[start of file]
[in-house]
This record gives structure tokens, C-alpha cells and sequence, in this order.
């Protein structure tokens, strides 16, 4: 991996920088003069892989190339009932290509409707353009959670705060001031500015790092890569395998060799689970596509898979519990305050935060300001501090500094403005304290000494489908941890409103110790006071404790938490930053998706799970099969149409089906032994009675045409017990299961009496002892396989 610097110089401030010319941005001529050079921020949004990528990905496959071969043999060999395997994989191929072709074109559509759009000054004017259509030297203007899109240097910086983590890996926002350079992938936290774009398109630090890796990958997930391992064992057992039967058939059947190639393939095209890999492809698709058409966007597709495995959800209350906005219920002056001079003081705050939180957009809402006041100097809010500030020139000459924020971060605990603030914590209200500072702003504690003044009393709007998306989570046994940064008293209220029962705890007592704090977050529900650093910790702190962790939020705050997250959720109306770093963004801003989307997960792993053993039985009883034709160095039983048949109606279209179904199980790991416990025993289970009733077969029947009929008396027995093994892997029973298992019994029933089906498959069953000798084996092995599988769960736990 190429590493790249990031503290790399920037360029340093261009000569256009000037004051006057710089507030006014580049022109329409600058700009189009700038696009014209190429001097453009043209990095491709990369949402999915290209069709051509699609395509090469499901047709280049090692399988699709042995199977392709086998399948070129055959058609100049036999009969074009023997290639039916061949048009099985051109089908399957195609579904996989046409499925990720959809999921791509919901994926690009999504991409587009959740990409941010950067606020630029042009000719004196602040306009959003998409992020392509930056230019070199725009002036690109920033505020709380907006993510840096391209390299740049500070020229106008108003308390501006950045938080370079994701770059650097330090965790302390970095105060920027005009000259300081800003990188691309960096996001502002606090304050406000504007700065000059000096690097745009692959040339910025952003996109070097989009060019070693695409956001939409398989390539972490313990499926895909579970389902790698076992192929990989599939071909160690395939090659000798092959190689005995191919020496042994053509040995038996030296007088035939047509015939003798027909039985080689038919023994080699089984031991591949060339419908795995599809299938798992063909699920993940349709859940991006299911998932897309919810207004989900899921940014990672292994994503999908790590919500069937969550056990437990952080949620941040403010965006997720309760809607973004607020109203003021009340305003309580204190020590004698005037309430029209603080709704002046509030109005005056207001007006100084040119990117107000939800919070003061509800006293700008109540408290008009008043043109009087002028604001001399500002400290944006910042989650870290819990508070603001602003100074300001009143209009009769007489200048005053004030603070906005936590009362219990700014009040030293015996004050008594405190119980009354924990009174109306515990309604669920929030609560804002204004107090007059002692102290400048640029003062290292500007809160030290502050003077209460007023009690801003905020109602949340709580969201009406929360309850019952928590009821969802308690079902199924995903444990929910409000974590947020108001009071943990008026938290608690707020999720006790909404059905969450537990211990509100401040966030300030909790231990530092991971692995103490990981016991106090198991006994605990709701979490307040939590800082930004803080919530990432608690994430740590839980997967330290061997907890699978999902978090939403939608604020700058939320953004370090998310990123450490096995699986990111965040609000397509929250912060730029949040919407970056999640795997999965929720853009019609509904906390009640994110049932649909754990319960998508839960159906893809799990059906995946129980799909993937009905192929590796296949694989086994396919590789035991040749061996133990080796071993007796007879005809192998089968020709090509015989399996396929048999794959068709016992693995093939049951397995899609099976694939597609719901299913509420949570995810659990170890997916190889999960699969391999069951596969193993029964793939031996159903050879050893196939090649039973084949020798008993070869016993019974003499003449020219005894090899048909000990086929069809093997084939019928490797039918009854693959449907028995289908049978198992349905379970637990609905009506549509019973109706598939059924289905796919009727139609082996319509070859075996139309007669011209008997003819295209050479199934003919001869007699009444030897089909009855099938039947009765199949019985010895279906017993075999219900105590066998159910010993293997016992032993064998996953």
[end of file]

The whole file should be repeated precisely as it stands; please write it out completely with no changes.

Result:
[in-house]
This record gives structure tokens, C-alpha cells and sequence, in this order.
């Protein structure tokens, strides 16, 4: 991996920088003069892989190339009932290509409707353009959670705060001031500015790092890569395998060799689970596509898979519990305050935060300001501090500094403005304290000494489908941890409103110790006071404790938490930053998706799970099969149409089906032994009675045409017990299961009496002892396989 610097110089401030010319941005001529050079921020949004990528990905496959071969043999060999395997994989191929072709074109559509759009000054004017259509030297203007899109240097910086983590890996926002350079992938936290774009398109630090890796990958997930391992064992057992039967058939059947190639393939095209890999492809698709058409966007597709495995959800209350906005219920002056001079003081705050939180957009809402006041100097809010500030020139000459924020971060605990603030914590209200500072702003504690003044009393709007998306989570046994940064008293209220029962705890007592704090977050529900650093910790702190962790939020705050997250959720109306770093963004801003989307997960792993053993039985009883034709160095039983048949109606279209179904199980790991416990025993289970009733077969029947009929008396027995093994892997029973298992019994029933089906498959069953000798084996092995599988769960736990 190429590493790249990031503290790399920037360029340093261009000569256009000037004051006057710089507030006014580049022109329409600058700009189009700038696009014209190429001097453009043209990095491709990369949402999915290209069709051509699609395509090469499901047709280049090692399988699709042995199977392709086998399948070129055959058609100049036999009969074009023997290639039916061949048009099985051109089908399957195609579904996989046409499925990720959809999921791509919901994926690009999504991409587009959740990409941010950067606020630029042009000719004196602040306009959003998409992020392509930056230019070199725009002036690109920033505020709380907006993510840096391209390299740049500070020229106008108003308390501006950045938080370079994701770059650097330090965790302390970095105060920027005009000259300081800003990188691309960096996001502002606090304050406000504007700065000059000096690097745009692959040339910025952003996109070097989009060019070693695409956001939409398989390539972490313990499926895909579970389902790698076992192929990989599939071909160690395939090659000798092959190689005995191919020496042994053509040995038996030296007088035939047509015939003798027909039985080689038919023994080699089984031991591949060339419908795995599809299938798992063909699920993940349709859940991006299911998932897309919810207004989900899921940014990672292994994503999908790590919500069937969550056990437990952080949620941040403010965006997720309760809607973004607020109203003021009340305003309580204190020590004698005037309430029209603080709704002046509030109005005056207001007006100084040119990117107000939800919070003061509800006293700008109540408290008009008043043109009087002028604001001399500002400290944006910042989650870290819990508070603001602003100074300001009143209009009769007489200048005053004030603070906005936590009362219990700014009040030293015996004050008594405190119980009354924990009174109306515990309604669920929030609560804002204004107090007059002692102290400048640029003062290292500007809160030290502050003077209460007023009690801003905020109602949340709580969201009406929360309850019952928590009821969802308690079902199924995903444990929910409000974590947020108001009071943990008026938290608690707020999720006790909404059905969450537990211990509100401040966030300030909790231990530092991971692995103490990981016991106090198991006994605990709701979490307040939590800082930004803080919530990432608690994430740590839980997967330290061997907890699978999902978090939403939608604020700058939320953004370090998310990123450490096995699986990111965040609000397509929250912060730029949040919407970056999640795997999965929720853009019609509904906390009640994110049932649909754990319960998508839960159906893809799990059906995946129980799909993937009905192929590796296949694989086994396919590789035991040749061996133990080796071993007796007879005809192998089968020709090509015989399996396929048999794959068709016992693995093939049951397995899609099976694939597609719901299913509420949570995810659990170890997916190889999960699969391999069951596969193993029964793939031996159903050879050893196939090649039973084949020798008993070869016993019974003499003449020219005894090899048909000990086929069809093997084939019928490797039918009854693959449907028995289908049978198992349905379970637990609905009506549509019973109706598939059924289905796919009727139609082996319509070859075996139309007669011209008997003819295209050479199934003919001869007699009444030897089909009855099938039947009765199949019985010895279906017993075999219900105590066998159910010993293997016992032993064998996953």